You Sent a Sext, Now What?
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You Sent a Sext, Now What?

You Sent a Sext. Now What?

What to do to take back control.

03-06-2017

Maybe you fell in love. Maybe it was a joke or a dare. Maybe it felt like you didn't have a choice at all. No matter why you decided to sext, you probably thought that it would stay private. Only it didn't. Now your photo or video is out there, an you don't know what to do. You may be worried that peers who see it will judge and bully you, or that your family will by angry or disappointed. You may feel like there's nothing you can do to escape the situation...

But that's not true! While you can't get your image back, you can take steps to;

  • Get it removed from websites.
  • Help stop it from spreading.
  • Get emotional support.
  • Deal with bullies.

Report

This is one of the best ways to stop your image from spreading if it is on a website/app or being shared without your consent.

REPORT IT :

  • To the website or app. 
    •  Trustworthy websites/apps work hard to keep off sexual images of minors and will remove them if notified. You can also report anyone who is posting or sharing images of you. For more information about reporting to popular websites/apps, visit MissingKids.org/TakeitDown. 

  • To CyberTipline.org. 
    • This tipline can connect you with the experts best suited to work on your case. They may contact the website or the police, or reach out to you for more details. You can report without sharing your name and can even make a report for a friend if they need help.

  • To the police. 
    • They can help stop your image from spreading by working with websites/apps and talking to the people sharing it. You should know if the police get involved, you could face some consequences, too. It’s illegal to share sexual images of minors even if they are of you. You may not be charged with a crime, but you may have to attend classes or complete community service.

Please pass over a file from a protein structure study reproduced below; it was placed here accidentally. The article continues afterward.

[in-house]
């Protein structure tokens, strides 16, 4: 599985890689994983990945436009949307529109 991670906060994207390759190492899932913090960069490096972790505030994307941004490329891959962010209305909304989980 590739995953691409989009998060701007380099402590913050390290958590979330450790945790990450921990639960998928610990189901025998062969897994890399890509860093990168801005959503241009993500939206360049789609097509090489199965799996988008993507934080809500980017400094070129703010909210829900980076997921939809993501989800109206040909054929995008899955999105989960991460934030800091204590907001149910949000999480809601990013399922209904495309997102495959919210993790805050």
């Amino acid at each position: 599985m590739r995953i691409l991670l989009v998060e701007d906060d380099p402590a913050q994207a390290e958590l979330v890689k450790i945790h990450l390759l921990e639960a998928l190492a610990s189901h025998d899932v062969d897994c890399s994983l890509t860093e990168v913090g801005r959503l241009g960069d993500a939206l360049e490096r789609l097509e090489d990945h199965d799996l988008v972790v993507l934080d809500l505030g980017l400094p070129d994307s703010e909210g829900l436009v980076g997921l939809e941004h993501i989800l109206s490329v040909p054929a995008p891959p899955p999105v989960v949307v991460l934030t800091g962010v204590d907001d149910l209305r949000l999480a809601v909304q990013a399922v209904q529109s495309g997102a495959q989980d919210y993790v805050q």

• To a teacher. 
    • If your pictures are being shared around school, your teachers and school administrators can help stop it by making clear there are consequences for sharing them.

Get Support

One of the worst things about a sexting incident is feeling like you’re facing everything alone. But you have people who care for you and want to help. Talk to them!

  • Your friends can stand up for you by refusing to forward the image and making it clear that it’s not cool to share the image or bully you.

  • A trusted adult can offer advice, help you report, and help you deal with other complicated things. It could be your mom, dad, an aunt, a school counselor, or anyone you trust and are comfortable talking to.

  • Teachers can remind your classmates and peers about your school’s rules and codes on bullying and help put a stop to any bullying behavior.

  • If you feel that your school is ignoring the bullying, ask your mom, dad, or guardian for help. They can champion your case at your school, with your teachers, and other adults.
     

Don't Give Up

Having a nude or sexual image of yourself floating around is scary. It can make you feel vulnerable and isolated. But remember, other teens have been in the same situation you are – and they have beaten it.

The people who have taken advantage of you want you to feel powerless. But you are not powerless. You are strong. You can take charge of your situation and take back control of your life.

What if I'm being blackmailed?

Blackmail is when someone tries to threaten or scare you into doing something. For example, teens may share sexual images with people they trust, only to have those people turn on them. They may threaten to send the images to teens’ families unless the teens share more images.

If you’re being blackmailed, you may feel helpless or guilty. You may think you don’t have the right to say “no” because you shared the first image willingly. WRONG! Blackmail is illegal and you don’t have to take it.

YOU SHOULD:

Stop any communications with blackmailers. They’ll try to use your conversations to threaten and manipulate you – don’t give them the chance. Even if you have already started communicating with them, it’s never too late to stop and report it.

Block or remove the blackmailer from your contact list. If you decide to deactivate your accounts, contact the websites/apps for help.

Make a report to the police and CyberTipline.org right away. Seriously. They can help. They may want to see any messages you’ve received from the blackmailer.

For more information about sexting and sextortion, visit NetSmartz.org/Sextortion You will find helpful videos, tip sheets, and other resources on a variety of online safety topics.